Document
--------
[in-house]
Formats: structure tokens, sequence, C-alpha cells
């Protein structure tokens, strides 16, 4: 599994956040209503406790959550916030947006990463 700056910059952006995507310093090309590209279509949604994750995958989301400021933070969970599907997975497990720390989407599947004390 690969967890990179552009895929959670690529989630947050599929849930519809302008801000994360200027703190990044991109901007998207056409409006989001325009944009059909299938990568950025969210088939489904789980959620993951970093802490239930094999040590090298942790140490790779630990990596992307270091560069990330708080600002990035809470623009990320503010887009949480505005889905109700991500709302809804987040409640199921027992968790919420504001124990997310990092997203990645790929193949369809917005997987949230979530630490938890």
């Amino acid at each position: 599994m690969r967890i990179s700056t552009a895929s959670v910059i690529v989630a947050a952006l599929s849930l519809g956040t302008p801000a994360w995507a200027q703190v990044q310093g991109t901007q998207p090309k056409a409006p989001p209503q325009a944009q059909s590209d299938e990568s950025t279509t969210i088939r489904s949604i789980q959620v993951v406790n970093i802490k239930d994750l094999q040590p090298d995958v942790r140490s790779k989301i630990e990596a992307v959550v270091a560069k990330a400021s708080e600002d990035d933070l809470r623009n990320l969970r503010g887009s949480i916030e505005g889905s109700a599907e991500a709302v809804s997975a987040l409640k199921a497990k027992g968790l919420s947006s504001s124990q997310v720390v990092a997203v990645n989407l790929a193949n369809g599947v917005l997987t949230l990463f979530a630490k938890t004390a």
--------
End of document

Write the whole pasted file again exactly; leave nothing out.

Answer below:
[in-house]
Formats: structure tokens, sequence, C-alpha cells
């Protein structure tokens, strides 16, 4: 599994956040209503406790959550916030947006990463 700056910059952006995507310093090309590209279509949604994750995958989301400021933070969970599907997975497990720390989407599947004390 690969967890990179552009895929959670690529989630947050599929849930519809302008801000994360200027703190990044991109901007998207056409409006989001325009944009059909299938990568950025969210088939489904789980959620993951970093802490239930094999040590090298942790140490790779630990990596992307270091560069990330708080600002990035809470623009990320503010887009949480505005889905109700991500709302809804987040409640199921027992968790919420504001124990997310990092997203990645790929193949369809917005997987949230979530630490938890």
């Amino acid at each position: 599994m690969r967890i990179s700056t552009a895929s959670v910059i690529v989630a947050a952006l599929s849930l519809g956040t302008p801000a994360w995507a200027q703190v990044q310093g991109t901007q998207p090309k056409a409006p989001p209503q325009a944009q059909s590209d299938e990568s950025t279509t969210i088939r489904s949604i789980q959620v993951v406790n970093i802490k239930d994750l094999q040590p090298d995958v942790r140490s790779k989301i630990e990596a992307v959550v270091a560069k990330a400021s708080e600002d990035d933070l809470r623009n990320l969970r503010g887009s949480i916030e505005g889905s109700a599907e991500a709302v809804s997975a987040l409640k199921a497990k027992g968790l919420s947006s504001s124990q997310v720390v990092a997203v990645n989407l790929a193949n369809g599947v917005l997987t949230l990463f979530a630490k938890t004390a």